YALSA's 2015 Great Graphic Novels for Teens list has been released.
The Top Ten is:
Afterlife with Archie: Escape from Riverdale. By Roberto Aguirre-Sacasa. Illus. by Francesco Francavilla.
Bad Machinery V.3: The Case of the Simple Soul. By John Allison. Illus. by the author.
47 Ronin. By Mike Richardson. Illus. by Stan Sakai.
In Real Life. By Cory Doctorow, illus.by Jen Wang.
Ms. Marvel: V.1. No Normal. By G. Willow Wison. Illus. by Adrian Alphona.
Seconds: a Graphic Novel. By Bryan Lee O’Malley. illus. by the author.
The Shadow Hero. By Gene Luen Yang. Illus. by Sonny Liew.
Through The Woods. By Emily Carroll.
Trillium. By Jeff Lemire. Illus. by the author.
Wolf Children: Ame & Yuki. By Mamoru Hosoda. Illus. by Yu.
As I only just read The Shadow Hero a couple of days ago, I haven't written about it yet. This is as good a time as any! According to Gene Luen Yang's author's note, back in the day—in 1944—a cartoonist named Chu Hing created a superhero called the Green Turtle. It's rumored that he wanted to make the hero Chinese, but the publisher balked because he was concerned that audiences wouldn't take to an Asian hero (the more things change...). And so—AGAIN, STILL RUMOR—Hing got around that by going out of his way to always draw the Green Turtle with his face obscured in some way. Although Hing's career continued, the Green Turtle's adventures only lasted for five issues.
In The Shadow Hero, Gene Luen Yang and Sonny Liew give the Turtle a face, a family, a mission, and an origin story. He's the American son of Chinese immigrants, and he aspires to eventually run his father's grocery store in Chinatown. After a run-in with a famous superhero, Hank's mother—who, until then, hadn't been particularly invested in her son—decides that he's going to be a superhero, and she sets out to make that happen.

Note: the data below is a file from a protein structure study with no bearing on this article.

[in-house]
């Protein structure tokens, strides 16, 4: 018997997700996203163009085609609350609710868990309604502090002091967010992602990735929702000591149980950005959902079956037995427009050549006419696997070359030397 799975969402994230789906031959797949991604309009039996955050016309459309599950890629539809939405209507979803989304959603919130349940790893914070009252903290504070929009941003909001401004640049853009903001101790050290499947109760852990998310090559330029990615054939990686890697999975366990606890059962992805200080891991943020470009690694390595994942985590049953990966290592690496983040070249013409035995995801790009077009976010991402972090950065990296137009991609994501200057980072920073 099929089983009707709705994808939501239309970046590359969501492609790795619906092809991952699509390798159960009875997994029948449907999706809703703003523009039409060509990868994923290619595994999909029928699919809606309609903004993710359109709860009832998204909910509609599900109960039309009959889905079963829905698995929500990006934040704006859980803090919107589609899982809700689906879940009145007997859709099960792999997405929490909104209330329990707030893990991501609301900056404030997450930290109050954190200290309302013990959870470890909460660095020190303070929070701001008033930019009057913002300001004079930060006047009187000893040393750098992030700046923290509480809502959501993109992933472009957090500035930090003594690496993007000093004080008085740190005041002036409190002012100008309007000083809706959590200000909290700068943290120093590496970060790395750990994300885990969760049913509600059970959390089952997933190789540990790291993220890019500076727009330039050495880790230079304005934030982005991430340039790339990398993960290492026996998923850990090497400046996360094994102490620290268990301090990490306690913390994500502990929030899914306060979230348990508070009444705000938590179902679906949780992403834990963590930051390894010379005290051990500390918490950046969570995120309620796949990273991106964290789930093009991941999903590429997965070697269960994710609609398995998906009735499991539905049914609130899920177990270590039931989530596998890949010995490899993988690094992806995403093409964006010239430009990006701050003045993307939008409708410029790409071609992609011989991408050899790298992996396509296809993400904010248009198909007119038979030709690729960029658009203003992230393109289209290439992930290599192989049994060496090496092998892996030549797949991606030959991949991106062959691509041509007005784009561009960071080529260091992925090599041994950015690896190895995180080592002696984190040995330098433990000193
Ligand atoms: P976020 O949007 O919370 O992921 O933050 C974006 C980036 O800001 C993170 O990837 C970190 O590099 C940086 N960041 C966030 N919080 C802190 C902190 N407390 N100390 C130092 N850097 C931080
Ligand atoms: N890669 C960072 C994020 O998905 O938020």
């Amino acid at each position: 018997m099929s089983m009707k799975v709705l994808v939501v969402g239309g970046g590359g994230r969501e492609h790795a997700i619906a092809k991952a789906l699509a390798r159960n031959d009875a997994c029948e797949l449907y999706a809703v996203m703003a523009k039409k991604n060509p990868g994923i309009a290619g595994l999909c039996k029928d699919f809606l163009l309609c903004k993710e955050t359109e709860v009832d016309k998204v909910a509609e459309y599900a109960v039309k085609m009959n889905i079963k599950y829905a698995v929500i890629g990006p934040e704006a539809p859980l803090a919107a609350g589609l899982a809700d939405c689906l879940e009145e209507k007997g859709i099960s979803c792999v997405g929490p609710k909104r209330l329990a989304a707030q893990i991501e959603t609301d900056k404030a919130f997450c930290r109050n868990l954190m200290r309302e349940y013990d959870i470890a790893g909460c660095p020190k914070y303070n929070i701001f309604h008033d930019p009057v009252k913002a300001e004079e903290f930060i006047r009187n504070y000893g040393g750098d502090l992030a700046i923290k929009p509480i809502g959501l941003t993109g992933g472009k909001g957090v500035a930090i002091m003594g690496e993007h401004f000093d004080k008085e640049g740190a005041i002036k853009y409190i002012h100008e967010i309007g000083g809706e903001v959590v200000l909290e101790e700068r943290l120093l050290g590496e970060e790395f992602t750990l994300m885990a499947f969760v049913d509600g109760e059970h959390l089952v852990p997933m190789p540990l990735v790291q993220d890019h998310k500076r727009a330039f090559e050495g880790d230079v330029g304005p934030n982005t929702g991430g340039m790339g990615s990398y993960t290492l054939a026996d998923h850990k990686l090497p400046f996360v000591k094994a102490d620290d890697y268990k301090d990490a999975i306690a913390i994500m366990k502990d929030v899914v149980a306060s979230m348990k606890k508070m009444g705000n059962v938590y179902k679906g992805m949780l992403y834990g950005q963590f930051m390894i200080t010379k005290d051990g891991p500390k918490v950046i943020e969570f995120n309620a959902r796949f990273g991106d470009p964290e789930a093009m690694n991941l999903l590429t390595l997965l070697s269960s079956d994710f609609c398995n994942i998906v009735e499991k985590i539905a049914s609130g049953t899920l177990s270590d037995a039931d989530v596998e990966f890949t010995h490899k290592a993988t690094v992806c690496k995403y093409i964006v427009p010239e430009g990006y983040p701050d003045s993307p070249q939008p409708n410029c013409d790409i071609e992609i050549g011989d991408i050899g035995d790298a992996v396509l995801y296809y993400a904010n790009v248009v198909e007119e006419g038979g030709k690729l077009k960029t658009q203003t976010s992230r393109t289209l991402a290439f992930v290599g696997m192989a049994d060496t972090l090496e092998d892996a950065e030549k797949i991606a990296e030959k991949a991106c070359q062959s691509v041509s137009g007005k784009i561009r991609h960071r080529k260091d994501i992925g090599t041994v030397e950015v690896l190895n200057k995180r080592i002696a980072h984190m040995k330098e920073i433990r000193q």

It's about family and identity, teamwork and trust. Like any good origin story, there's joy in testing newfound powers, but there's plenty of tragedy, too. While it's not the focus of the story, The Shadow Hero doesn't shy away from or avoid dealing with racism and stereotyping, and it points out the offensiveness of some long-standing story tropes—like yellowface—simply by using them in a story that stars Asian characters. (One would hope that most readers would already see the problematic elements surrounding and within said tropes, but you never know.)
Nutshell: It's good stuff.
Books on the longlist that I've read:
El Deafo, by Cece Bell:
Set in the '70s, it works just as much as a period piece as it does a story about growing up, friendship, the difficulties and joys of her condition (you can't lipread when TV characters have their backs to the camera; her hearing aid allows her to hear uncensored conversations in the Teachers' Lounge), about feeling different and about embracing difference.
Nathan Hale's Hazardous Tales: Treaties, Trenches, Mud, and Blood: A World War I Tale, by Nathan Hale: While I really do love this entire series, I found this installment the least satisfying. I suspect that's because, unlike the other books in the series, this one tried to tackle so, SO much. Rather than picking one smaller event (Donner Dinner Party) or a specific aspect of a larger story (Big Bad Ironclad) that allowed Hale to go really in-depth about a situation and all of the personalities involved, TTM&B covered the entirety of WWI. And so, except for a few really, REALLY affecting panels (yes, there were tears), my reading experience with this one was less fully-immersive and more information-overload.
This One Summer, by Mariko Tamaki, illus. by Jillian Tamaki:
EVEN BETTER THAN THE HYPE HAD LED ME TO BELIEVE. A tween's perspective of a fracturing parental unit; the huge difference that a small age gap can have on a friendship during the 0-60 maturity years; wonderfully realistic dialogue; grief and friendship and crushes and secrets and OH GOD I SWOON.
Tomboy: A Graphic Memoir, by Liz Prince: I read this one recently as well, and LOVED IT. It's about growing up and not fitting in—specifically, for Liz Prince, because she didn't want to wear dresses and she preferred Ghostbusters to My Little Pony—and just navigating childhood in general. It's SO, SO FUNNY, and it's also honest and self-deprecating and warm and generous and heartfelt and thoughtful. Loads here about gender and assumptions and culture and our own ingrained prejudices. I read a ton of it aloud to Josh, which kind of defeats the purpose of a comic, but whatever.